While the Surrealist movement was not formally founded until 1924 by French writer and poet Andre Breton, the term already existed when Dali made the painting, he added.

 Dali died of heart failure in his hometown of Figueres in northeastern Spain in 1989 aged 85.

He remains a controversial artist, loved for his creative genius but regarded by some as little more than a marketing maestro whose media stunts included burying himself in banknotes and signing books wired to a brain monitor.

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ARTIST

Banksy show opens in Madrid without artist’s consent

Infamous and wanted British artist Banksy has been 'Banksied' in the Spanish capital, where a show of the world's most famous street artist opened on Thursday, albeit without the artist's approval.

Banksy show opens in Madrid without artist's consent
An image from the same Banksy exhibition in Moscow this year. Photo: Yuri Kadobnow/AFP.

The guerilla artist who puts up his work in public spaces without asking authorisation is the subject of a new show in Madrid featuring his works – without his authorisation. 

“Genius or Vandal?” opened Thursday at the Ifema centre in the Spanish capital and will run until March 10. It has already pulled in half a million visitors at its previous venues Moscow and Saint Petersburg, according to a statement from the organisers.

The show's curator Alexander Nachkebiya, who assembled the works from private collectors, describes Banksy as “a phenomenon and one of the most brilliant and important artist of our epoch”.

The street artist himself remains something of an enigma. All he has revealed about himself is that he is British and that his home town is Bristol in southeast England.

But the dark wit of his art and a certain talent for self-promotion has helped him build up an international reputation, to the point that his works have fetched more than a million pounds.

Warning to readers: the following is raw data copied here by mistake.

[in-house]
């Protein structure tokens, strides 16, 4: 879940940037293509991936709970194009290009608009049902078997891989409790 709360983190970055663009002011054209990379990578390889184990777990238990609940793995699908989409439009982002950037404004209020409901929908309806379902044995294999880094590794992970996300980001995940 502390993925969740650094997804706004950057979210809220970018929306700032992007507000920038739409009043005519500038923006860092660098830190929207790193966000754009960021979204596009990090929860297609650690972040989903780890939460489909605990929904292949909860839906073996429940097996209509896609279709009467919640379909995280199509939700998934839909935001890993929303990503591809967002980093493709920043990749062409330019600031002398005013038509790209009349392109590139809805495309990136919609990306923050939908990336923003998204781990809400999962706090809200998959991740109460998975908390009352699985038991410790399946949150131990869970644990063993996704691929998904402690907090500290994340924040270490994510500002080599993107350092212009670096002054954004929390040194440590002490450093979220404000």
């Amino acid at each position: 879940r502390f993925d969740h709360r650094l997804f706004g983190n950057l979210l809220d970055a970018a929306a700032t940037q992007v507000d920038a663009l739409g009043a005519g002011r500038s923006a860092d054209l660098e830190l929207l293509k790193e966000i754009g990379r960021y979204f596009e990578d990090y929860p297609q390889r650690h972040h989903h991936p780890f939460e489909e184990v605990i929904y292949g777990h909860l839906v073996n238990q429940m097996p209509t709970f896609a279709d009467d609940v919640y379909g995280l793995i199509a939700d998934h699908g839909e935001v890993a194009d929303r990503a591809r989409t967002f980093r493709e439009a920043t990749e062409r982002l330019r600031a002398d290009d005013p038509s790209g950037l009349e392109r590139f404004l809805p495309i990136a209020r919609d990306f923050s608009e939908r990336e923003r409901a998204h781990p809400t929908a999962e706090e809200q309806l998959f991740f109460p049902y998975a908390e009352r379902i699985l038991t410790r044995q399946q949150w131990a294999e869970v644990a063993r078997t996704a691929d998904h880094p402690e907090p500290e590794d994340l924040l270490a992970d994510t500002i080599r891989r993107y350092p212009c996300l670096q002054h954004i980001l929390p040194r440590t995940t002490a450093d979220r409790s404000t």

READ ALSO: Could a mural in Galicia be the first Banksy artwork in Spain?

In August, Banksy used his Instagram account – 5.1 million followers – to make his position clear on the original Moscow show.

He posted an exchange of messages between him and a follower who tipped him off to the unauthorised exhibition.

Banksy not amused

Told they were charging a £20 ($25, €22 ) entrance free, Bansky replied: “I wish I could find it funny. What's the opposite of LOL?”

 
 
 

 
 
 
 
 

 
 

 
 
 

 
 

A post shared by Banksy (@banksy) on Aug 15, 2018 at 9:00am PDT

But at the suggestion that he put out a statement denouncing the fact that it was made to look like an official show, he replied: “…not sure I'm the best person to complain about people putting up pictures without getting permission.”

Nevertheless, his website does carry a message warning visitors about this and other shows. “They've been organised entirely without the artist's knowledge or involvement. Please treat them accordingly.” In the meantime, his subversive style continues to attract admirers.

His most recent stunt was at the October auction of one of his works, “Girl with Balloon”, at Sotheby's in London. Moments after it sold for £1,042,000 – a joint record for the maverick artist – it unexpectedly passed through a shredder hidden in the frame.

Only partially destroyed, the buyer went through with the purchase and some art experts said it was probably now worth more than it had been before the stunt.

READ MORE: Mural of Spanish police officers snogging 'not a Banksy' after all